The troupe of drivers comprised Frank Brewer, “Rosie” Roussel, Noel Coath, Fletcher Pierce, Jack Stroud, Frank Armi, Al Hendrix, Joe Kennison, Byron Counts, “Inky” Ingram, Chauncey Crist, George Richardson, “Speed” Boardman, Dan Harrison, Sam Dockery, Art George, Bill Martin, Fred Hatfield, Barney Dana and Kelly Johnson. Racing was conducted under the rules of California’s United Racing Association which sanctioned meetings at Gilmore Stadium, L.A. Coliseum, Fresno’s Airport Speedway, Balboa,San Diego; Bakersfield, Saugus’s Bonelli Stadium, Sacramento’s Hughes Stadium and the famous Rose Bowl in Pasadena.
WMAA Drivers In Publicity Pose London.
For the London tour three sports stadiums comprising Stamford Bridge (home of the Chelsea soccer club), The Valley (Charlton Athletic football ground) and the Walthamstow Stadium greyhound track, were contracted to conduct two race meetings each, per week, for a period of ten weeks. The itinery was scheduled in the following order. Stamford Bridge, Tuesday & Thursday; Walthamstow Stadium, Monday & Friday; The Valley, Wednesday & Saturday. The inaugural meeting to take place at Stamford Bridge on Thursday, May 13, featured International teams racing representing England, (captained by Frank Brewer), France, (captained by Art George), Belgium, (captained by Frank Armi) and USA, (captained by Jack Stroud). That all twenty team members spoke with American accents was not lost on the English public. Promoters soon realized that the “International” contest was making little impression, so changed the teams to a more local image that spectators could relate to .The same drivers comprised the original teams but were renamed Stamford Bridge, Charlton F.C., Walthamstow and American Athletic Club. It still didn’t retrieve the fading interest that was soon to ruin the outcome of the “WMAA” tour.
Programed Midget Teams.
Tracks were laid down consisting of a mixture of crushed bricks and dirt, as a base, with a three inch covering of cinders, which as discovered was not very conducive to midget auto racing and cars had difficulty in gaining traction. Some years later, one of the U.S. midget troupe, Noel Coath, wrote “That’s not the way to build a track. Our cars couldn’t get any bite and during racing drivers often got hit in the face with bits of brick” !. After the disappointment of the season opener at Stamford Bridge, an urgent meeting of drivers, management and technicians took place that night to discuss what could be done to improve and relay the track for the following Tuesday’s races at the venue that lasted until 4am Friday morning ! The troupe were scheduled to open the Walthamstow season at 7.30pm that evening. Problems existed also at the other two venues with similar track conditions that plagued the company.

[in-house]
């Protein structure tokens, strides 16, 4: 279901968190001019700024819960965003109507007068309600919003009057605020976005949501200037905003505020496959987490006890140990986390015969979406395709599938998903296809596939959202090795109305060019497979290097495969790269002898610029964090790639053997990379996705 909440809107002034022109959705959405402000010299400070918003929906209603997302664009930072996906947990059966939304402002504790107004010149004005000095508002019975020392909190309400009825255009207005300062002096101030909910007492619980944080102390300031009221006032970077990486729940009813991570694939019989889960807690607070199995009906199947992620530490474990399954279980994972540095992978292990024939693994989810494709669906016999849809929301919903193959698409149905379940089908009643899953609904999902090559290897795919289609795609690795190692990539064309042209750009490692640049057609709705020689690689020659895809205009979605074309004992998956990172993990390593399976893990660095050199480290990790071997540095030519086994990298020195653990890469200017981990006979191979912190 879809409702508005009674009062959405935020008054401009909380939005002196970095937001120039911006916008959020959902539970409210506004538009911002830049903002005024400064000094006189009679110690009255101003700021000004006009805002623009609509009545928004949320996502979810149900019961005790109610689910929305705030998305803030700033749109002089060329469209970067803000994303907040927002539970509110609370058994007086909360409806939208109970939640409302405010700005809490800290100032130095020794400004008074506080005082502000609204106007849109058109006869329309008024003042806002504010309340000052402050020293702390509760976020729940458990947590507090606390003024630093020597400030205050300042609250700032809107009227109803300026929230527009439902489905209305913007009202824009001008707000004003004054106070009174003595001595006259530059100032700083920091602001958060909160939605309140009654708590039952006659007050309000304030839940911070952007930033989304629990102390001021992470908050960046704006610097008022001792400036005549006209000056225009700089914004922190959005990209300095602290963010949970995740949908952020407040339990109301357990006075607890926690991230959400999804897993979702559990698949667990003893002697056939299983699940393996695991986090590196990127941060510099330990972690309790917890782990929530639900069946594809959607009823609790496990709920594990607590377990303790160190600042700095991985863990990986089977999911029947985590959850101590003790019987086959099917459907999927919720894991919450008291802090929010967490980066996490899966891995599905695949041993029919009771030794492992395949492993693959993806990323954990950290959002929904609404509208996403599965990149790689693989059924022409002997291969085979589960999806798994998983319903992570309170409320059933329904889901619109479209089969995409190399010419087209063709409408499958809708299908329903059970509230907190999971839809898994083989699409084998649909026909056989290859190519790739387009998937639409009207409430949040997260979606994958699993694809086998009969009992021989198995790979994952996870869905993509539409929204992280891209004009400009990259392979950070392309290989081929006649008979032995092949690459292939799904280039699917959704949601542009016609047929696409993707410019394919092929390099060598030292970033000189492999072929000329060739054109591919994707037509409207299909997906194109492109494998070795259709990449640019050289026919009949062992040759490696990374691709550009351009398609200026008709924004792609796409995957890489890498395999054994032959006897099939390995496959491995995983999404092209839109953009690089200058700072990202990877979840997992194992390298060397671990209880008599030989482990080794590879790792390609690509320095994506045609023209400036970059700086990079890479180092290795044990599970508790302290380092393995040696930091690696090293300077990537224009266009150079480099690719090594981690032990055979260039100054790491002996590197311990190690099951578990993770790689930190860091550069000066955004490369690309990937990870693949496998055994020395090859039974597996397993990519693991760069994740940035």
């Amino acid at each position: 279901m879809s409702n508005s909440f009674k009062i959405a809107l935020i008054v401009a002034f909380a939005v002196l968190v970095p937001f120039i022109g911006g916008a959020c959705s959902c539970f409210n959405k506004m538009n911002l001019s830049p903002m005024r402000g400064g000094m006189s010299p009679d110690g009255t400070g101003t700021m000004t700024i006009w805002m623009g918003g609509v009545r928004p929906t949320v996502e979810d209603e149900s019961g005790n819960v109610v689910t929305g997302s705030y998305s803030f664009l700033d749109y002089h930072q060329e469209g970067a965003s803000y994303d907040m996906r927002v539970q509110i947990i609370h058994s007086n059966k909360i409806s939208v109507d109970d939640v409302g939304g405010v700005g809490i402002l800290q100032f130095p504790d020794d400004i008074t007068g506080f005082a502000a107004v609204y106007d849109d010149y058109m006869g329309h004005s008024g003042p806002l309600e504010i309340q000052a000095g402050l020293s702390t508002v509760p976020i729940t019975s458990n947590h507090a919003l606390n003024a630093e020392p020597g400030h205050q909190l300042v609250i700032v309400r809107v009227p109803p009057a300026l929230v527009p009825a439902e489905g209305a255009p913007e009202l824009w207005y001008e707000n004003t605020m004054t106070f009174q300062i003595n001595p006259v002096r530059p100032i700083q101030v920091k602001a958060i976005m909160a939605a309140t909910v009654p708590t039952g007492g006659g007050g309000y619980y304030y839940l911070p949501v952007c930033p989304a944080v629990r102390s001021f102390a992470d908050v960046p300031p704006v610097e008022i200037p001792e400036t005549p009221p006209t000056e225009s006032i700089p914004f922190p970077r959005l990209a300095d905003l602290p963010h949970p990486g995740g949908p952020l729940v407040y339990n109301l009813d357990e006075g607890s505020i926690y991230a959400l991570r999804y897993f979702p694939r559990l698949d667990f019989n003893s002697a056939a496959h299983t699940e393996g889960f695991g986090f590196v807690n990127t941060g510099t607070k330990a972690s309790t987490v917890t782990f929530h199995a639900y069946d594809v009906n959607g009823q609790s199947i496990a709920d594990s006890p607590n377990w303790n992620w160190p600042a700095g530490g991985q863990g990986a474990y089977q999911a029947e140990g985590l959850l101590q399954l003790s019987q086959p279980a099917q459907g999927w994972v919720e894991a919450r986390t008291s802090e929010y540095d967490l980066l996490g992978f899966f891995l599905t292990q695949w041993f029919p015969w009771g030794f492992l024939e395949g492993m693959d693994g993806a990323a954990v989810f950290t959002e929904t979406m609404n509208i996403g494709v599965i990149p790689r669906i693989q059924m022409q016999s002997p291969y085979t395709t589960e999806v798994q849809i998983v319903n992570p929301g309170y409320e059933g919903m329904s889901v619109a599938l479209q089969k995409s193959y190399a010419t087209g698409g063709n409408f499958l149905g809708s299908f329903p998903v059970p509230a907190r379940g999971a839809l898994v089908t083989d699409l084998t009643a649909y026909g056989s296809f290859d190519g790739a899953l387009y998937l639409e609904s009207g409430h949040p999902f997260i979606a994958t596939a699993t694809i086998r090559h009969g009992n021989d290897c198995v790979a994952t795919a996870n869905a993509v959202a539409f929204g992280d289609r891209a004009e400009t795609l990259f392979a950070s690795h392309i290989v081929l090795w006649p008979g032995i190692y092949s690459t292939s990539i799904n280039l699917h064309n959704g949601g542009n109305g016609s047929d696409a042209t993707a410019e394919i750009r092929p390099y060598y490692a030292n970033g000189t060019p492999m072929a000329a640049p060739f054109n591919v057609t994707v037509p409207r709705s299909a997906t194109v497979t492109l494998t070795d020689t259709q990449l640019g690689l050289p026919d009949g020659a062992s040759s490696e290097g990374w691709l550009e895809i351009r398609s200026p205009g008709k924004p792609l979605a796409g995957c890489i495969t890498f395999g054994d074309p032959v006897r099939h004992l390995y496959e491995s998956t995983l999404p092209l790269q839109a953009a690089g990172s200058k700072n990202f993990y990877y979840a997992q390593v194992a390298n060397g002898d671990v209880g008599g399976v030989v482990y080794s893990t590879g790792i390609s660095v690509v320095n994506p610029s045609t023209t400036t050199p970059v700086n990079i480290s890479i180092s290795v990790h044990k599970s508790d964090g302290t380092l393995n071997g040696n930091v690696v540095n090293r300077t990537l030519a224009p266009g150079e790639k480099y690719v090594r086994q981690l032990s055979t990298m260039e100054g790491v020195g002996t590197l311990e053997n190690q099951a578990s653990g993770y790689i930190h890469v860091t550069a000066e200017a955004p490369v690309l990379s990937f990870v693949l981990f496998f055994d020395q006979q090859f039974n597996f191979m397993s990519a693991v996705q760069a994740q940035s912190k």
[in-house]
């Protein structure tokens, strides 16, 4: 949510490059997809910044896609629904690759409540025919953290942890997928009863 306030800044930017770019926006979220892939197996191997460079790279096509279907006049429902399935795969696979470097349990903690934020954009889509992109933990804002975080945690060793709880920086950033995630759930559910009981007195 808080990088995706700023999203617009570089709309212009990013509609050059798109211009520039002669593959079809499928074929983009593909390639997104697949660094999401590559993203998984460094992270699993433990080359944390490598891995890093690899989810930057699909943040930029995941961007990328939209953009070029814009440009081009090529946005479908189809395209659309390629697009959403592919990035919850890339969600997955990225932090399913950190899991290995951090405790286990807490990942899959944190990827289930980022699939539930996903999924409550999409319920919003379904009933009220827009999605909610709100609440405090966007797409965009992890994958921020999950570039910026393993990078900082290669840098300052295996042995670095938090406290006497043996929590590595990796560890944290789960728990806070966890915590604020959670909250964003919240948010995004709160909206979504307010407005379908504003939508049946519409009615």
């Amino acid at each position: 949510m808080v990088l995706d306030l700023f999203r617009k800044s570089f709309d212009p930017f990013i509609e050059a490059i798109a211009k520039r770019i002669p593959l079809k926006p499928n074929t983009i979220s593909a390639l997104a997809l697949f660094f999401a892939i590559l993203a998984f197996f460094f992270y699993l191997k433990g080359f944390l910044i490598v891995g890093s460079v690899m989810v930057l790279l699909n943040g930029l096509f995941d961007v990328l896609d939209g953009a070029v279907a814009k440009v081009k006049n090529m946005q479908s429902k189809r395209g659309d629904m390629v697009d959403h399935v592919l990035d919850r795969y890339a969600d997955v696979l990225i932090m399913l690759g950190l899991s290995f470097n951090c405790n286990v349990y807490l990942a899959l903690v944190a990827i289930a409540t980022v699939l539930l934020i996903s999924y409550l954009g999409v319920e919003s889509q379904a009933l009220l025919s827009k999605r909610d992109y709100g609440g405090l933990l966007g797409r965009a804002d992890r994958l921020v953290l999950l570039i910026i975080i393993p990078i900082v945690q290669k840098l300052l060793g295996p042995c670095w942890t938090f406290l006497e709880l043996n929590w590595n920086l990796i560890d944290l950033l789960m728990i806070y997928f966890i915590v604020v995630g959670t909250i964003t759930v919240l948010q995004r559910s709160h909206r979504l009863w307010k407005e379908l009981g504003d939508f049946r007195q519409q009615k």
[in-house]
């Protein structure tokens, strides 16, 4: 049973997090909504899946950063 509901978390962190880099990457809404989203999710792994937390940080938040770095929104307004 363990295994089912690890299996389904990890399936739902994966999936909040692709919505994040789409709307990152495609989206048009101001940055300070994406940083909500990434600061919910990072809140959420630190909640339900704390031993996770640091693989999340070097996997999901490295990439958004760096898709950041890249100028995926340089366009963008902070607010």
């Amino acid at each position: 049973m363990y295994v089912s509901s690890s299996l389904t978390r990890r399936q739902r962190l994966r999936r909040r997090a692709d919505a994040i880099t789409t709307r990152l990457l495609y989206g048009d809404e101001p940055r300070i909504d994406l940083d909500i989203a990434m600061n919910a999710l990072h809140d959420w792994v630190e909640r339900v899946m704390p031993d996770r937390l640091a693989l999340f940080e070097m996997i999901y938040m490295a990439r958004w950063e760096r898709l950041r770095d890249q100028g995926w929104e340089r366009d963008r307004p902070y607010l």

As a consequence of the poorly prepared tracks, drivers could not reproduce. their best form and the midgets were unable to perform to their absolute capabilities. Whereas regular followers of the sport in America, Australia and New Zealand are well aware that midget auto racing is one of the world’s most thrilling spectacles, unfortunately the English crowds did not get to witness what the “WMAA” promotion zealously promised in newpaper publicity headlines. However it was reported that the meeting at Walthamstow on night two, (where Chauncy Crist hit the fence, landed upside down and was taken to hospital with a broken collarbone), was an improvement on the previous night at Stamford Bridge. The British press gangs, always quick to target any such unfulfilled fanfare, cut the enterprise to pieces with a tirade of negative newspaper criticism. The crowds which had filled the opening two meetings to capacity, (50,000 at Stamford Bridge and 25,000 at Walthamstow (which was the largest crowd for any single sporting event at the venue), rapidly declined, until the promoters were forced to cut their losses and brought the season to a premature halt after only five weeks of the projected ten week tour. The second meeting at Walthamstow for instance , the crowd had dropped by 15,000 and interest dwindled by May 31 to such an extent that only two thousand spectators attended .
Capacity Crowd At Charlton.